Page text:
Hydrogen – the underestimated danger
Lead-based batteries as well as any other type of “wetcells” like NiCDs are charged by a chemical process. As a side effect of this chemical process, the battery emits hydrogen, which is either subsequently recombined or lost into the surrounding atmosphere. Depending on the design of the battery, this hydrogen escapes from vent valves or is released directly into the environment. With AGM batteries such a case is negligible, but it occurs to a significant extent with "wet cells".
Hydrogen is odorless, colorless and lighter than air - in smaller concentrations it is nothing unusual in nature and does not constitute any risk.
It is a different matter in battery rooms:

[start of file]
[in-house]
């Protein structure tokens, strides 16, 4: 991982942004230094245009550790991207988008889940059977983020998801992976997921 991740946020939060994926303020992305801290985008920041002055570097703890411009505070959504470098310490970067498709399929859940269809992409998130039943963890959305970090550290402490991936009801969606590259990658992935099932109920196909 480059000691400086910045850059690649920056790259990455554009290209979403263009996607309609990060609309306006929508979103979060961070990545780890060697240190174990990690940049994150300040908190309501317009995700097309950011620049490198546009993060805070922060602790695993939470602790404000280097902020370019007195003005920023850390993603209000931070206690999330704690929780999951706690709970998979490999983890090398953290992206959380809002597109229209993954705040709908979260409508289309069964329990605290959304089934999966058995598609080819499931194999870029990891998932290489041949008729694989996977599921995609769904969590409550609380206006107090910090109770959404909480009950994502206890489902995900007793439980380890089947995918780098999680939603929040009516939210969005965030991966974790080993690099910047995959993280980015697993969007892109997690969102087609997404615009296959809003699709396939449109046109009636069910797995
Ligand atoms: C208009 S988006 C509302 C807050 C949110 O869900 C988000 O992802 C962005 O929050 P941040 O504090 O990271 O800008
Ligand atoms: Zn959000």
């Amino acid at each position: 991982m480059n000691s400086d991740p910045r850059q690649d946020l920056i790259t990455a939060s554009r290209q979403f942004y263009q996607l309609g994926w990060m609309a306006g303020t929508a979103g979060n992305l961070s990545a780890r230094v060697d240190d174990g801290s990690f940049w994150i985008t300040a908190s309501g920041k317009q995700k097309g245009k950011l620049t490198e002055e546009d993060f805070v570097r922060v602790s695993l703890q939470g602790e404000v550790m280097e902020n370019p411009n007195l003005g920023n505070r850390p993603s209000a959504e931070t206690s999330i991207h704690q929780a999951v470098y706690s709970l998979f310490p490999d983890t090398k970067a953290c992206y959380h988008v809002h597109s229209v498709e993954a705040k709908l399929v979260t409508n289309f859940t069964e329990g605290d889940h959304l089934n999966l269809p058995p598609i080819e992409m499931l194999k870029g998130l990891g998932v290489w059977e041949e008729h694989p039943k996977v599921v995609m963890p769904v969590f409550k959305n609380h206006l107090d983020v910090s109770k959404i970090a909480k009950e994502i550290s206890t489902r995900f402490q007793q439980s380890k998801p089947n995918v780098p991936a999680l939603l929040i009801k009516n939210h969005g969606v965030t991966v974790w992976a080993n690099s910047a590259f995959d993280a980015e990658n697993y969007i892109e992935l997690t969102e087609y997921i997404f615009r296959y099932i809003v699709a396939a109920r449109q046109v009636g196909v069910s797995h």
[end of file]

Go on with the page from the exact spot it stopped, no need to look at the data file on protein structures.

- In ceiling areas or in dropped ceilings
- Storage areas such as shelves
- Static air vortices in the ceiling area due to ventilation
As soon as a general air saturation of at least 4.1% hydrogen to 75% air is reached, a highly explosive gas mixture is formed. Even small sparks from switches or electrical discharges can be enough to cause ignition, which could lead to disastrous results.
Since hydrogen saturation in the air is colorless and odorless, special sensors are needed to detect the formation of such a gas mixture thus allowing for adequate reactive measures. A battery monitoring system displays the battery parameters but would not detect liquid losses due to gas formation. Therefore, larger UPS solutions that are placed inside poorly ventilated areas should use a hydrogen sensor as an additional safeguard. The new H2 sensor “SMH2LC” from GENEREX is operated standalone; alarms are triggered via the alarm contacts and optically and acoustically (optional), but can also be connected to CS141/BACS via the GXRAUX.
New for the European market
With the SMH2LC, GENEREX has introduced an incomparably favorable high-performance hydrogen sensor to the European market!